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LA County Probation Dept. plagued with employee arrests

September 17, 2012 12:00:00 AM PDT
An investigation into the Los Angeles County Probation Department has led to multiple arrests, including a former state assemblyman suspected of fraud, and another employee suspected of attempted murder.

The chief of the department says L.A. County has the largest probation department in the U.S., with 6,100 employees. In a series of investigations, several dozen workers have been accused of committing felonies while off-duty.

A surprise was waiting at the Los Angeles County Probation Department as a high-level director reported to work Monday morning, FBI agents were waiting.

Carl Washington, an executive manager and former state assemblyman, is accused of bank fraud. And he is not the only one arrested in a crackdown.

"In the nine months since I became the Chief Probation Officer of this department, 39 individuals from this department have been arrested for various criminal charges," said Jerry Powers, Chief Probation Officer, Los Angeles County Probation Department.

They include the case of 53-year-old Michael Sanchez, arrested on suspicion of shooting a man during a bar fight in Covina last month. Police used a picture from a security camera to catch him.

Then there's 36-year-old Rochelle Williams, who was charged with 27 felonies in early September. She allegedly filed nine fraudulent on-the-job injury claims and forged county documents to support her claims for workers compensation.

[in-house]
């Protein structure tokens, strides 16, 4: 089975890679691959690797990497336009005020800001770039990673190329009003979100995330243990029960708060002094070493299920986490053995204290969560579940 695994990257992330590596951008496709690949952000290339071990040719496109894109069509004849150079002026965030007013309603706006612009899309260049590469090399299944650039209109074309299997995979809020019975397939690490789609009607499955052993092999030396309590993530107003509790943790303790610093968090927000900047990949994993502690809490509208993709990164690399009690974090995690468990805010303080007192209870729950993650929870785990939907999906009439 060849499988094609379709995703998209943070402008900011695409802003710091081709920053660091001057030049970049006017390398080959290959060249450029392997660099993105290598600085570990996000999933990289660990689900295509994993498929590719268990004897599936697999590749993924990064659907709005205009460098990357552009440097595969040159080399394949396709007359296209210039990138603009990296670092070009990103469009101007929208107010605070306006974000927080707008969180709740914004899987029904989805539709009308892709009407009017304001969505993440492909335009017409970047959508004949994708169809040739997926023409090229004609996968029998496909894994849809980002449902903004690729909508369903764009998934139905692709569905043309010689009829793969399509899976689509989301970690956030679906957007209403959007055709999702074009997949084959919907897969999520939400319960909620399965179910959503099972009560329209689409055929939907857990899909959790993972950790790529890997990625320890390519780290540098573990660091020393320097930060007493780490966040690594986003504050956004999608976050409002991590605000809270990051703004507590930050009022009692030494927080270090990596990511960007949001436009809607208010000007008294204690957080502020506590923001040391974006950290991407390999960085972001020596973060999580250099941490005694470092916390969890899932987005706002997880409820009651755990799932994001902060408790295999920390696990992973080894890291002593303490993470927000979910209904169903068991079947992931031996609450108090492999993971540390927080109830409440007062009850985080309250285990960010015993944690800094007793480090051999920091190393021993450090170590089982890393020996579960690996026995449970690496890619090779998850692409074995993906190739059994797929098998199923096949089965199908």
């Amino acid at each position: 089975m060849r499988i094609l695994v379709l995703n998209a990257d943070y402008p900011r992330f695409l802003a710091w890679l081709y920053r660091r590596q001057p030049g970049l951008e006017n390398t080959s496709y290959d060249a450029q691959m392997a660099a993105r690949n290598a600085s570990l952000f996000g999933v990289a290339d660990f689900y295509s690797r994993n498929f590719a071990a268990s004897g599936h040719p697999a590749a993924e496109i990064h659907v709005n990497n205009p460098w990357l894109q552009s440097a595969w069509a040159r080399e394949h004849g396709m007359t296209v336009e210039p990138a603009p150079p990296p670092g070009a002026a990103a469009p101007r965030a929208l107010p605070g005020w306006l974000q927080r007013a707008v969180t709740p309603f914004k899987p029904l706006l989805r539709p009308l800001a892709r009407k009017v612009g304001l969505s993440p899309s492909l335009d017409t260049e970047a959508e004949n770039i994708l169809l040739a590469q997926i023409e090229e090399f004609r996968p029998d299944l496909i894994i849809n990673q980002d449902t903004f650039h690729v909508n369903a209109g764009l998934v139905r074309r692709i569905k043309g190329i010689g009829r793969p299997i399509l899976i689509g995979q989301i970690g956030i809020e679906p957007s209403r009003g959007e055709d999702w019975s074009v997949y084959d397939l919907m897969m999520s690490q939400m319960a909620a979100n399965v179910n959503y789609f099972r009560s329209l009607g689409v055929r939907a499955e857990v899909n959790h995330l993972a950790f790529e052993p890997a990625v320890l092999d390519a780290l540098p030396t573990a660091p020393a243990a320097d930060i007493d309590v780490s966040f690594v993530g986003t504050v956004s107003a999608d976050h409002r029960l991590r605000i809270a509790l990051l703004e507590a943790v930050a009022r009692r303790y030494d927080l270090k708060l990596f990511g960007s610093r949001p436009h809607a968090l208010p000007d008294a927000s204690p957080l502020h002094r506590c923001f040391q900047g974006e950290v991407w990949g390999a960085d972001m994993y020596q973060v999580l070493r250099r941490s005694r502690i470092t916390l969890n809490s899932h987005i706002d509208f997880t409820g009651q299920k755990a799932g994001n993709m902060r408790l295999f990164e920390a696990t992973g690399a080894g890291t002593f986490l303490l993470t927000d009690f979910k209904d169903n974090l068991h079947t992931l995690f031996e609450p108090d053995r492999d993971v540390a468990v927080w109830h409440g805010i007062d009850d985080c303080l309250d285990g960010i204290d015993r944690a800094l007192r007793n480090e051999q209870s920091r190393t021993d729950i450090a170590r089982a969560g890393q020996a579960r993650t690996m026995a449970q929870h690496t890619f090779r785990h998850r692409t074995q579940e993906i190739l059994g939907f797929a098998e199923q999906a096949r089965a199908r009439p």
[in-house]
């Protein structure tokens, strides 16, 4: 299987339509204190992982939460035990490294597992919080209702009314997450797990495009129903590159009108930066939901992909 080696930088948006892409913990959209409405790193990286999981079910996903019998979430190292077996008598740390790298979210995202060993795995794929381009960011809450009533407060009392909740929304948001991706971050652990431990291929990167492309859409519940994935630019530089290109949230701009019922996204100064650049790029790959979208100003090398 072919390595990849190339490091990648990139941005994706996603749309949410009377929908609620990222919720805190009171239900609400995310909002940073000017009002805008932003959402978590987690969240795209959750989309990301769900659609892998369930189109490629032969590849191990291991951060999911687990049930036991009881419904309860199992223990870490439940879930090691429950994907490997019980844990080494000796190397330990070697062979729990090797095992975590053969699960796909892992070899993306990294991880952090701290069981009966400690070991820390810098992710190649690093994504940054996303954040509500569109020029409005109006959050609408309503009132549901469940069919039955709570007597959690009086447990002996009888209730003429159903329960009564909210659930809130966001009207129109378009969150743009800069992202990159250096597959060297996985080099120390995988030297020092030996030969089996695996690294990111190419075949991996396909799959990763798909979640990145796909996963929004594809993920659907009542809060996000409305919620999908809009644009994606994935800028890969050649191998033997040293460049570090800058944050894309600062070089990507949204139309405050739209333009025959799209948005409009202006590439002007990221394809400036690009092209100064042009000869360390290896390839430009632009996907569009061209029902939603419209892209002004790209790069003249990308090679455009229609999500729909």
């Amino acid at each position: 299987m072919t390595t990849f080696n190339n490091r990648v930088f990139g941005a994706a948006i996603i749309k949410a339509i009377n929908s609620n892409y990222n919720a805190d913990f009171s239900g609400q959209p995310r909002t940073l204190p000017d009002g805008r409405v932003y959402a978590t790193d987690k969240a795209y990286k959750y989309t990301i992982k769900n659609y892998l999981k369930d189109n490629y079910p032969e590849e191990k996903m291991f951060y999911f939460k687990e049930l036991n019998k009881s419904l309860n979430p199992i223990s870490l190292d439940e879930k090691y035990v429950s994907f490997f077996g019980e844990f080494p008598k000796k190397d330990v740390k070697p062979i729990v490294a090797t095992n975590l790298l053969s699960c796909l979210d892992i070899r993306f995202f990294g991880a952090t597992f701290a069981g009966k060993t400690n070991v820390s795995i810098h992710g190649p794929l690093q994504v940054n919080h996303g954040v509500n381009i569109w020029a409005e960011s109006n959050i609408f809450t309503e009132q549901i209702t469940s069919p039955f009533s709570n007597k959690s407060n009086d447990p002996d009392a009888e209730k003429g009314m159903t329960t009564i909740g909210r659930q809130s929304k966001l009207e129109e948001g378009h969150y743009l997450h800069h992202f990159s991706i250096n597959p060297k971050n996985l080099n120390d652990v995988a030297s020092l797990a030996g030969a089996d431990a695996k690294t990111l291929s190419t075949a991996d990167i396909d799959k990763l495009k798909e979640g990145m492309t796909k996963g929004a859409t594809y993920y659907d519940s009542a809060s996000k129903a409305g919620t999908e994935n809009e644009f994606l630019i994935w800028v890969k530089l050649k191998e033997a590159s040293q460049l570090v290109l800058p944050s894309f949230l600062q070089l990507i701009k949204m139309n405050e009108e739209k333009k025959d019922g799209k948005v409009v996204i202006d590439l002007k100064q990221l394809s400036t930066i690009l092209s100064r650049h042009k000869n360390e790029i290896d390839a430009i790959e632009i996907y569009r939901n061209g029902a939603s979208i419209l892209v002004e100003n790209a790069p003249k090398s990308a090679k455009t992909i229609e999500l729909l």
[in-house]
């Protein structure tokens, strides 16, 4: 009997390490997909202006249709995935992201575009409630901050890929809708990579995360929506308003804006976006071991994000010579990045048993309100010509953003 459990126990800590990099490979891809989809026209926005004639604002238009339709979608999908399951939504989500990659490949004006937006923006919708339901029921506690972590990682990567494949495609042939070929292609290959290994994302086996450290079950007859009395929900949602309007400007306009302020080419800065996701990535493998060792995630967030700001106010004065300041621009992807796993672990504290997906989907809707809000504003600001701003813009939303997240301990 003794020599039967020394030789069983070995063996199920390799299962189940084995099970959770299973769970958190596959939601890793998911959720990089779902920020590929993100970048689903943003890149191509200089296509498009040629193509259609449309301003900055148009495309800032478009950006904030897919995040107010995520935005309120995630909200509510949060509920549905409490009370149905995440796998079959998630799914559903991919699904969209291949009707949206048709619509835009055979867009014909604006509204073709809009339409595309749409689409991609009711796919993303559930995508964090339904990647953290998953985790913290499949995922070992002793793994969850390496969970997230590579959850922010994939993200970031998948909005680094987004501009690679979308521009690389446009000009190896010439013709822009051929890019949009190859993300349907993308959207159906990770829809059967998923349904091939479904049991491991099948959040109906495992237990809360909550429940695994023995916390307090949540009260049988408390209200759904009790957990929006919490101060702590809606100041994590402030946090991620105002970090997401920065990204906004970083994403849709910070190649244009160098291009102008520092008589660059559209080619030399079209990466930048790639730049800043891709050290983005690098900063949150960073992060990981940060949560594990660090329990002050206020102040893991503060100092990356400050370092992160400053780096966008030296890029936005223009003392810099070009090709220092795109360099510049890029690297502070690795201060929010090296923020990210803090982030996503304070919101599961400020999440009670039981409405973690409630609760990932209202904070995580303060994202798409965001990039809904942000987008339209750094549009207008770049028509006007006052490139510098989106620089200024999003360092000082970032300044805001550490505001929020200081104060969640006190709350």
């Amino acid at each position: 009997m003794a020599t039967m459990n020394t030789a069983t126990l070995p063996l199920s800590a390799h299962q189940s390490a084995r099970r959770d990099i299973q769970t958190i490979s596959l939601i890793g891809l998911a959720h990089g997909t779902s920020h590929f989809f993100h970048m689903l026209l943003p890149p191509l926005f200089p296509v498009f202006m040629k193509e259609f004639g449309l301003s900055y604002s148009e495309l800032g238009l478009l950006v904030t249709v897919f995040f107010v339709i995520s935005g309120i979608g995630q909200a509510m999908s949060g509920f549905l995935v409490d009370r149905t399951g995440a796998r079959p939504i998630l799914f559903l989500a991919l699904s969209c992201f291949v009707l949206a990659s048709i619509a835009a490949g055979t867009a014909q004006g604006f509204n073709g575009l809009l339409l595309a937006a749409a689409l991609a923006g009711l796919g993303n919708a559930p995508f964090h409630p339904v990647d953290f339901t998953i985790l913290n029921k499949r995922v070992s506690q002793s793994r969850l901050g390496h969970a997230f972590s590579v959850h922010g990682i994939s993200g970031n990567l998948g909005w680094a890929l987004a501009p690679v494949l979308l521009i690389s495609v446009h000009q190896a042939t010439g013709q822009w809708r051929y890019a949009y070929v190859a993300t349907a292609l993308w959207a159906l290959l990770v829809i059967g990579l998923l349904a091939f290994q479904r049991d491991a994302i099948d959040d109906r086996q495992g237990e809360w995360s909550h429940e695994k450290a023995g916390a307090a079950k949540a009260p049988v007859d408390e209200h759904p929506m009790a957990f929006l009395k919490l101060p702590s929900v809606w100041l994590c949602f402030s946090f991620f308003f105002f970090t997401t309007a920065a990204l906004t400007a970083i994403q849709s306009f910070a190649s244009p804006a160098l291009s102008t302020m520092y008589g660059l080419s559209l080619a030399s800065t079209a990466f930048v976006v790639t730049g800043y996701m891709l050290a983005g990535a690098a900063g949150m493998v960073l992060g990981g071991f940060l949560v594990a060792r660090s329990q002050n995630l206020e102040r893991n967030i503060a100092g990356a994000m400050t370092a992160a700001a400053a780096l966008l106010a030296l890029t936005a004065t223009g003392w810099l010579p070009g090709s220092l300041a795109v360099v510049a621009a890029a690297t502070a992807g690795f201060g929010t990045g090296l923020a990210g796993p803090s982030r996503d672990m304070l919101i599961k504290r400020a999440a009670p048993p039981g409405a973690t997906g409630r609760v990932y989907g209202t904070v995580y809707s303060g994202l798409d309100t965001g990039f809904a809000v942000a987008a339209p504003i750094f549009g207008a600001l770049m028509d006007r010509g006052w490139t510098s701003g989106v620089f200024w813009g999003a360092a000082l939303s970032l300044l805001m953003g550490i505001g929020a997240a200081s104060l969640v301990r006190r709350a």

Powers says all of the alleged crimes by probation department employees were committed separately by the individuals, all while off-duty.

There were 20 DUI arrests. Seven arrests were for theft or fraud. Five arrests were for violent conduct, ranging from spousal abuse to attempted murder. Three arrests were for drugs.

"Maybe our practices weren't as tight as they should have been, and as we ask questions and as we uncover or remove the wrapping on some of these issues, we find more things," said Powers.

Powers says he is asking for 11 additional investigators and attorneys to conduct further probes; hiring standards will be raised and polygraphs will be implemented.

Most shocking, he says, were the alleged offenses by Washington, a member of the upper management team. The FBI alleges that he would obtain credit cards from banks, run up a bill, then filed a police report saying the charges were not his, claiming he was a victim of identity theft.

Additional arrests are expected.

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